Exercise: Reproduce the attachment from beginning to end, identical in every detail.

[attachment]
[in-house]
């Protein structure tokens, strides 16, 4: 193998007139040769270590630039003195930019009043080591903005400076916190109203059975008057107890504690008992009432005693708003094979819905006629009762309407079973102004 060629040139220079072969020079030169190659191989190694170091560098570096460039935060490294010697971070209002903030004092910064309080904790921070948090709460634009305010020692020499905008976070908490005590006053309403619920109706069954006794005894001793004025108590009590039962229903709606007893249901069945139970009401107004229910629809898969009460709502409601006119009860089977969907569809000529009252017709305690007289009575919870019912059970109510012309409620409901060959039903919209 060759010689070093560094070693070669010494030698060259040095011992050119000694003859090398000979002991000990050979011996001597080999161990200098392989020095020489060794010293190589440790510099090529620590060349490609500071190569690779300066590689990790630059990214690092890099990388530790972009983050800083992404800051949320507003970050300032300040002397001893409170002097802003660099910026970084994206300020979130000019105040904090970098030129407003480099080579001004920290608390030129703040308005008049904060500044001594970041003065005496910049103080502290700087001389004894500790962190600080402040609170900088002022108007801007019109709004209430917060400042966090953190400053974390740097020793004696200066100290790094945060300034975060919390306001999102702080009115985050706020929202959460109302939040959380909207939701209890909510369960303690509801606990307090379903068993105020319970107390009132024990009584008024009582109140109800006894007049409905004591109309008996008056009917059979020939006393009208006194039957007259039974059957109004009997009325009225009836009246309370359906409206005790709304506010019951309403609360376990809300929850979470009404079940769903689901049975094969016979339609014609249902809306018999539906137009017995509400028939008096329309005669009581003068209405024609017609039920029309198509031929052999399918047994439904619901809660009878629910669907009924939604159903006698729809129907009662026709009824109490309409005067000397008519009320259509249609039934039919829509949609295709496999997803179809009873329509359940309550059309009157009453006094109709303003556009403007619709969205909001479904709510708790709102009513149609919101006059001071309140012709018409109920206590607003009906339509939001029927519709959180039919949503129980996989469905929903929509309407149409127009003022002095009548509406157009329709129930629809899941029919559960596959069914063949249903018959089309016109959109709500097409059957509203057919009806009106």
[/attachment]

[in-house]
């Protein structure tokens, strides 16, 4: 193998007139040769270590630039003195930019009043080591903005400076916190109203059975008057107890504690008992009432005693708003094979819905006629009762309407079973102004 060629040139220079072969020079030169190659191989190694170091560098570096460039935060490294010697971070209002903030004092910064309080904790921070948090709460634009305010020692020499905008976070908490005590006053309403619920109706069954006794005894001793004025108590009590039962229903709606007893249901069945139970009401107004229910629809898969009460709502409601006119009860089977969907569809000529009252017709305690007289009575919870019912059970109510012309409620409901060959039903919209 060759010689070093560094070693070669010494030698060259040095011992050119000694003859090398000979002991000990050979011996001597080999161990200098392989020095020489060794010293190589440790510099090529620590060349490609500071190569690779300066590689990790630059990214690092890099990388530790972009983050800083992404800051949320507003970050300032300040002397001893409170002097802003660099910026970084994206300020979130000019105040904090970098030129407003480099080579001004920290608390030129703040308005008049904060500044001594970041003065005496910049103080502290700087001389004894500790962190600080402040609170900088002022108007801007019109709004209430917060400042966090953190400053974390740097020793004696200066100290790094945060300034975060919390306001999102702080009115985050706020929202959460109302939040959380909207939701209890909510369960303690509801606990307090379903068993105020319970107390009132024990009584008024009582109140109800006894007049409905004591109309008996008056009917059979020939006393009208006194039957007259039974059957109004009997009325009225009836009246309370359906409206005790709304506010019951309403609360376990809300929850979470009404079940769903689901049975094969016979339609014609249902809306018999539906137009017995509400028939008096329309005669009581003068209405024609017609039920029309198509031929052999399918047994439904619901809660009878629910669907009924939604159903006698729809129907009662026709009824109490309409005067000397008519009320259509249609039934039919829509949609295709496999997803179809009873329509359940309550059309009157009453006094109709303003556009403007619709969205909001479904709510708790709102009513149609919101006059001071309140012709018409109920206590607003009906339509939001029927519709959180039919949503129980996989469905929903929509309407149409127009003022002095009548509406157009329709129930629809899941029919559960596959069914063949249903018959089309016109959109709500097409059957509203057919009806009106």